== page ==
China has approved a production-sharing contract with Royal Dutch Shell Plc for the Fushun shale gas block in the southwestern province of Sichuan, with the global oil firm preparing to step up drilling activities in the country.
The government nod comes a year after Shell first inked the contract to develop the shale gas block with the China National Petroleum Corp.
The contract is the first of its kind to be approved by China, Shell spokeswoman Li Lusha said on the sidelines of a conference in Beijing.
Shell has committed to spend at least $1 billion a year exploring China’s potentially vast shale gas resource, the company told Reuters last August.
International energy firms have expressed concern that Beijing has not yet established the regulatory framework required to develop shale gas.
But the Fushun approval could signal a way forward. An industry official with direct knowledge of the approval process said the contract was treated in much the same way as a conventional natural gas projects.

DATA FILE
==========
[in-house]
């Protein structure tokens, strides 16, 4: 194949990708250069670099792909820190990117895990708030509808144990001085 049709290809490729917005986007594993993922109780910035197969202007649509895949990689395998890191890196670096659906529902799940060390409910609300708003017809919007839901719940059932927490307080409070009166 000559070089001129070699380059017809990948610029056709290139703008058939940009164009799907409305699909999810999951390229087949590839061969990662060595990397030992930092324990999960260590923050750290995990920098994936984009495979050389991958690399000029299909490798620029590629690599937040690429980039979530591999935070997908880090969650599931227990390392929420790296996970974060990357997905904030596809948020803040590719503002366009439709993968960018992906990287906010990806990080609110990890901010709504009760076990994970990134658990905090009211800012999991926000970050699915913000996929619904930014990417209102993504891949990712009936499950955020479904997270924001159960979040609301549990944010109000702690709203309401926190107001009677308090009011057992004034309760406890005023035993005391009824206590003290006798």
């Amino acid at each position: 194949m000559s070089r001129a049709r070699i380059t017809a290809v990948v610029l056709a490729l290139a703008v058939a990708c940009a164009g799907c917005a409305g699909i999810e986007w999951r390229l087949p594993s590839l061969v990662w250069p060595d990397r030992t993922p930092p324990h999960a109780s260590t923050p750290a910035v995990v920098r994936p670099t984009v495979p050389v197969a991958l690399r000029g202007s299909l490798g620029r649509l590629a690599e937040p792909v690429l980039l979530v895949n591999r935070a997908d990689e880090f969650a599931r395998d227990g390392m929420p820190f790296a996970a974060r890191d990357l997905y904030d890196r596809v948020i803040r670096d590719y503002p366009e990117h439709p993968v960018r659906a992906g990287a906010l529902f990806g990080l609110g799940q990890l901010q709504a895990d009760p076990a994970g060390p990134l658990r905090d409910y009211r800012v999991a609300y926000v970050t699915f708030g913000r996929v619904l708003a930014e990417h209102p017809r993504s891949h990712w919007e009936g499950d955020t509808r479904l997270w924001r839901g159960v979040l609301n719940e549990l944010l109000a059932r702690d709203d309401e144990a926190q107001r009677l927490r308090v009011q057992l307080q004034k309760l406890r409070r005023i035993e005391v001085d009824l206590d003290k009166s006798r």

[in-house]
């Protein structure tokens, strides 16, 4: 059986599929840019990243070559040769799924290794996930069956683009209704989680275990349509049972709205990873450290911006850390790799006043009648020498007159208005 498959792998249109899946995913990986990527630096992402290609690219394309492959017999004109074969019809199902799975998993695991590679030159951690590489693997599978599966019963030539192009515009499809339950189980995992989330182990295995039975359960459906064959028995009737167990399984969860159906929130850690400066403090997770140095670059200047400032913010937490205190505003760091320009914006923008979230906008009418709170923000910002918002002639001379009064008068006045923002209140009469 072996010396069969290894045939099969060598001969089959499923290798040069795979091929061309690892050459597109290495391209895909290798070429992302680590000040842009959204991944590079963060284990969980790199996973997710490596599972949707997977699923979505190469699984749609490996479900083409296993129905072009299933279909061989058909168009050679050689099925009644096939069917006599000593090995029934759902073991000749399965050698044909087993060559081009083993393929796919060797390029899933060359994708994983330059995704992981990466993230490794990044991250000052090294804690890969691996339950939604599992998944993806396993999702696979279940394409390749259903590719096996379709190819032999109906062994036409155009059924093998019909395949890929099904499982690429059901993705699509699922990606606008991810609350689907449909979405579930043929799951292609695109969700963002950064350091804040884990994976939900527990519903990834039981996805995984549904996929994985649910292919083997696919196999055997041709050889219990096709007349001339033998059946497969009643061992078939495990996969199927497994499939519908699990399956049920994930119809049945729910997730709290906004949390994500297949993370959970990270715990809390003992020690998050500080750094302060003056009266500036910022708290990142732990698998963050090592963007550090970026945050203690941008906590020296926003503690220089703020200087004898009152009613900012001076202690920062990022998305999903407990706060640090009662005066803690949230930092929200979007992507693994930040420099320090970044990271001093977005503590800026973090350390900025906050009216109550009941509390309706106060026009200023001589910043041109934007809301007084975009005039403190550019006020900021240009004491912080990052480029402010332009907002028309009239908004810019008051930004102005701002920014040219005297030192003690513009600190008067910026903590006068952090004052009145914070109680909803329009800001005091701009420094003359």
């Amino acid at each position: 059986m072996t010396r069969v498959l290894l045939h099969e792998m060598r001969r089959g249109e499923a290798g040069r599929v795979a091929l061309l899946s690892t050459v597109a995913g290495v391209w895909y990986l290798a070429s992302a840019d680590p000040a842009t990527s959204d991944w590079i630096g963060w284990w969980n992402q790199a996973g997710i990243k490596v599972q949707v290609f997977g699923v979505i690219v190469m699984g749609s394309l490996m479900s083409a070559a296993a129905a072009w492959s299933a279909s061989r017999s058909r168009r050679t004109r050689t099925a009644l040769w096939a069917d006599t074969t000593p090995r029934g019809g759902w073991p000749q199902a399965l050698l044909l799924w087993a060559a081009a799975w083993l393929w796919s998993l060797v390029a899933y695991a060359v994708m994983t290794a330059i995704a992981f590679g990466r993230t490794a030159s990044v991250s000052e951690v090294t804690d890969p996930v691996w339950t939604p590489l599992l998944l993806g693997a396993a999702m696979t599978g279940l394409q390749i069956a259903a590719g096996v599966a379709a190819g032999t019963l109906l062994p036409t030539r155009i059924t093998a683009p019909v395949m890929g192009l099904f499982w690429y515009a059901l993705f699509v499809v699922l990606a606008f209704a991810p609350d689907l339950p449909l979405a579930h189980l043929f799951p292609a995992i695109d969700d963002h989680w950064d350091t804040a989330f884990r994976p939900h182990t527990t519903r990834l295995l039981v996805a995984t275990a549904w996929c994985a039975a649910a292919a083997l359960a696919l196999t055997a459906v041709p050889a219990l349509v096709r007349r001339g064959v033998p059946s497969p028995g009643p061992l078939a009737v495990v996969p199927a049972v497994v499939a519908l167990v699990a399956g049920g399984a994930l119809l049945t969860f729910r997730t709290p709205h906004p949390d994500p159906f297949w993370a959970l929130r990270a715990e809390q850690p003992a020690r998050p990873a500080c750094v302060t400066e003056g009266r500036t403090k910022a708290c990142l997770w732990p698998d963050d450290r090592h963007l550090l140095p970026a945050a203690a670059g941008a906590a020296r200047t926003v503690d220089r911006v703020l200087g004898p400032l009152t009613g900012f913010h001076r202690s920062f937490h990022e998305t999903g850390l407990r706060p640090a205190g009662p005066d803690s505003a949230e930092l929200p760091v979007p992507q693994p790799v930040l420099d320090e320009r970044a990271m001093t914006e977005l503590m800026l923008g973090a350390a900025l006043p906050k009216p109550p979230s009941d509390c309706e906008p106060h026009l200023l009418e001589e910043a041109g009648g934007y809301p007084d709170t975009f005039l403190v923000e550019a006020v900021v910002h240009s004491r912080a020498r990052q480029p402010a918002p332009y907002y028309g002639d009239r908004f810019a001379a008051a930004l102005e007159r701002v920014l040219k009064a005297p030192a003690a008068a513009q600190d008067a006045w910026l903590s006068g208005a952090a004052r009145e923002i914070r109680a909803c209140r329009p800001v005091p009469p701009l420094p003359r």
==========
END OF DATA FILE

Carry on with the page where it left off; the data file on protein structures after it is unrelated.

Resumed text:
Shell CEO Peter Voser told reporters that the company was currently preparing for a “significant drilling season” for shale gas in China this year and the next.
“We have plans for a significant drilling season in 2013 and 2014. We are ramping up investment here (in China).”
China is widely believed to hold the world’s largest shale gas reserve but development remains at an early stage.
By the end of 2012 China had drilled only around 80 shale exploration and appraisal wells, with tiny commercial production, throwing into doubt a government target of 6.5 billion cubic metres of shale output by 2015.